Everything was as over-the-top anti-Trump as you can get, including accusing Trump of ripping babies out of immigrant mothers’ arms and calling ICE a bunch of thugs — perfect résumé enhancers for 2020. He’s ahead by 25 points, and neither candidate landed a knockout blow, so he will likely coast home. But he also said (in a very carefully worded response to a question) that only death would keep him from “serving out” his four years as New York governor. He didn’t actually say he wouldn’t be a candidate for president in 2020, which is a virtual certainty, so I guess he’s either prepared to lie through his teeth once again or is acknowledging that even if he gets the nomination, he can’t beat Trump.
The second addition to the roster is a real disappointment for me. It involves an op-ed written by Thomas Friedman, whom I have always considered a rational guy. He has penned thought-provoking articles and books on complex economic issues, like globalization. I may not always agree with his conclusions, but his positions are usually well researched and well argued. But this week’s New York Times article was so idiotic and chock-full of illogical anti-Trump overkill that at first I suspected that someone else had stolen his byline. I read it three times because I thought it might be a tongue-in-cheek exercise that I was just not getting, but his wrap-up paragraphs dispelled that possibility. He was being serious.
It started out with a hypothetical scenario wherein Trump shoots someone on Fifth Avenue in New York City. The supposed reactions from Trump supporters are parodied as neglect, excusable, or denial — anything but responsibility. And Friedman’s biggest challenge? “Worrying that readers wouldn’t realize it was made up.”
Now, every Trump attempt at humor doesn’t hit a home run. Trump actually said during his campaign that his supporters were so loyal that he could shoot someone on Fifth Avenue and it wouldn’t change their opinion of him. That maybe is an accurate portrayal of how loyal his voters are, but it wasn’t exactly his finest hour as a stand-up comedian, and it was obviously in jest. But Friedman took it seriously and is concerned because, to him, everyone views Trump as being perfectly capable of shooting dissenters, so people would be prone to believe his story.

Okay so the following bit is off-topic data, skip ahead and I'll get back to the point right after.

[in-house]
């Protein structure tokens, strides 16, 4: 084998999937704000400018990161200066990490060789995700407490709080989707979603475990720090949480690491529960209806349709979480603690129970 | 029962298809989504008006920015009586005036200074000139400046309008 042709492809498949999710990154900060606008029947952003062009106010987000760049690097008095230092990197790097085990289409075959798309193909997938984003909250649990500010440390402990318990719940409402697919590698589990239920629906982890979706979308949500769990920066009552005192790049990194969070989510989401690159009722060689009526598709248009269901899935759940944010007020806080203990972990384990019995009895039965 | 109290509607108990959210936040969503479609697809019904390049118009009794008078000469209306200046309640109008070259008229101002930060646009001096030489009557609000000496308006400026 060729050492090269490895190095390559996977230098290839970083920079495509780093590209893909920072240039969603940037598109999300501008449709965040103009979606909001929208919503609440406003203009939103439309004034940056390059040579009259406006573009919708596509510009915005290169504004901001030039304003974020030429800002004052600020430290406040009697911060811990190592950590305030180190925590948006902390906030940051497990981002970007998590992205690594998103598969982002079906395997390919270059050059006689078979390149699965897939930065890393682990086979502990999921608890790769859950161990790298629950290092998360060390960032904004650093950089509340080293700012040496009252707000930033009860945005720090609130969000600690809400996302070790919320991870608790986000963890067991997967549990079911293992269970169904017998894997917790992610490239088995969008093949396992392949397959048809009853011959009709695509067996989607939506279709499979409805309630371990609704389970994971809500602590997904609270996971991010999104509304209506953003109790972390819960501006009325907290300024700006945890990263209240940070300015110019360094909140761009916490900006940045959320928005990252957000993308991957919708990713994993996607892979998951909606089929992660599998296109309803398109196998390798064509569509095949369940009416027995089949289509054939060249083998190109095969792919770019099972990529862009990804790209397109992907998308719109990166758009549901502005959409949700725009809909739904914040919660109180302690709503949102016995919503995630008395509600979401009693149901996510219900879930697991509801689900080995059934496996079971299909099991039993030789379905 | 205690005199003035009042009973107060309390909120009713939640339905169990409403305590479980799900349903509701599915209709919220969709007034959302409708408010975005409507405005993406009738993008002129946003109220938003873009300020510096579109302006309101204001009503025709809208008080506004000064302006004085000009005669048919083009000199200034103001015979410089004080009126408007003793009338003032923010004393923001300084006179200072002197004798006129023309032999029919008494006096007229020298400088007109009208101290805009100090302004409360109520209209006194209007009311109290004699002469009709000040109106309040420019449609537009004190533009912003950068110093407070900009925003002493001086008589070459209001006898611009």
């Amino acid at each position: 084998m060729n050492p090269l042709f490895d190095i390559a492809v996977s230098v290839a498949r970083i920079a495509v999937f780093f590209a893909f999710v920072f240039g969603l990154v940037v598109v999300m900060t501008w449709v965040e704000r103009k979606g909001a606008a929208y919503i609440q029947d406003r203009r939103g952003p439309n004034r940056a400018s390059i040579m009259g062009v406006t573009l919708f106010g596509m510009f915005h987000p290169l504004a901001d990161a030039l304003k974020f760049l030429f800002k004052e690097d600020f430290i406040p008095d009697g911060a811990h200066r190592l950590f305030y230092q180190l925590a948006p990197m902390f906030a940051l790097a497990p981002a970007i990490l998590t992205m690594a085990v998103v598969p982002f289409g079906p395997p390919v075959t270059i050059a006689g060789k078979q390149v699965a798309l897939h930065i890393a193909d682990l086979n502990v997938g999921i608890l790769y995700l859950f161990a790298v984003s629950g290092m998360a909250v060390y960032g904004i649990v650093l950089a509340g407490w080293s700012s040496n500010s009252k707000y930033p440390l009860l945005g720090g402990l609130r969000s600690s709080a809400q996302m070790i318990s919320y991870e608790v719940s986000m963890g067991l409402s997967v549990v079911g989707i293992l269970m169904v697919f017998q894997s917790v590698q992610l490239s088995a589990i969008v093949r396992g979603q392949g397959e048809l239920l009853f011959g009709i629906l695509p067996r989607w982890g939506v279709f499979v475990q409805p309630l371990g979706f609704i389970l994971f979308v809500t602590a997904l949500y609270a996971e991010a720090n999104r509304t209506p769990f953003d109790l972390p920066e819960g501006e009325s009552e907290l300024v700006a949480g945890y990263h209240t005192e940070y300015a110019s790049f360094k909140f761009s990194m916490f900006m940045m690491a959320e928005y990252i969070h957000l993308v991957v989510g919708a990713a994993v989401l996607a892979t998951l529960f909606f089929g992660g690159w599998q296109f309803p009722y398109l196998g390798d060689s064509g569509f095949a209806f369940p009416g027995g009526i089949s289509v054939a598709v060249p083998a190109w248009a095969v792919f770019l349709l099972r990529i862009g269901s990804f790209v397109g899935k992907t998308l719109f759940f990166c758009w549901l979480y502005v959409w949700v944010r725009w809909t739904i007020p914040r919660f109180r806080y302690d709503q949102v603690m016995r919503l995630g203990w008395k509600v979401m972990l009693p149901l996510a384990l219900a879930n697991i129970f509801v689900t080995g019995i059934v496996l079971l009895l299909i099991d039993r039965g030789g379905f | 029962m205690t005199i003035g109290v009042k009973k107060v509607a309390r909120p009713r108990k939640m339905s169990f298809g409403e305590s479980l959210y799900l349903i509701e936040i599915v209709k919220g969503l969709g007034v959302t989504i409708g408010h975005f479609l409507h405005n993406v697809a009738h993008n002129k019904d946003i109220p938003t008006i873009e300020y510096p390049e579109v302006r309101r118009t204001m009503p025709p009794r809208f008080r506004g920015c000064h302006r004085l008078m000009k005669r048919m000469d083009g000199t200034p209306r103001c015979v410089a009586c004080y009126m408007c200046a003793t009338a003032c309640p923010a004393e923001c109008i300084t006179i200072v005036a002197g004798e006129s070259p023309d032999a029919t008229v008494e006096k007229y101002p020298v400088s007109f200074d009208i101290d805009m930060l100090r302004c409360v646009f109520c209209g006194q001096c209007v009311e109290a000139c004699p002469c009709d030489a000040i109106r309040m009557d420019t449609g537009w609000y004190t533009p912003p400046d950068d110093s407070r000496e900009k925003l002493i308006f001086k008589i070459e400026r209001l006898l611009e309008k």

It’s amazing how little sense of humor Democrats have. Just look at the continued insistence that Trump’s joke about hoping the Russians can find Hillary’s 30,000 missing emails is clear evidence of collusion with Putin. I guess that’s what you default to when you can’t find any real evidence.
Friedman goes on the expand this character assessment to include the risk that because Trump is such a bad guy, the U.S. is in danger of losing the post-Cold War values contest. Trump is moving us toward the “Russiafication” of America, allowing Putin to prevail in the post-Cold War world. Say what?
As evidence, Friedman cites the fact that Trump has refused to release his tax returns, which everyone knows leads directly to a takeover of America by Kremlin values. Further evidence is that Trump’s campaign manager for about six minutes, Paul Manafort, is a convicted tax cheat who 15 years ago worked with a Putin crony who was trying to remain president of Ukraine. And if that weren’t enough to convince you, Friedman also points out that Trump’s lawyer pleaded guilty to tax and bank fraud. Dots connected — clear now?
But he goes on. It’s not just about Trump’s collusion (of which there is zero evidence), corruption (not sure what he means since he provides no examples), and money laundering. No, it’s about his “behavior.” That would be his “crass language,” his simplistic slogans “reminiscent of Soviet rhetoric,” and his insistence on personal loyalty over loyalty to the Constitution (that statement made with the grand total of zero examples as well).
Friedman closes with a conclusion that if this “Russiafication” continues for a few more years, the “rot” will be everywhere, Russia will have won the post-Cold War battle, and the “fictional story at the top of his column will become nonfiction, just like that.”
That would be the one in which Trump shoots someone on Fifth Avenue and gets away with it. His encouragement for voters is to remember this when going to the midterm polls. I guess you too could be the one shot. The country could use a vibrant and reasoned two-party debate of ideas, but fortunately for our side, this is what the Democrat and media election platform has become. Blue wave indeed.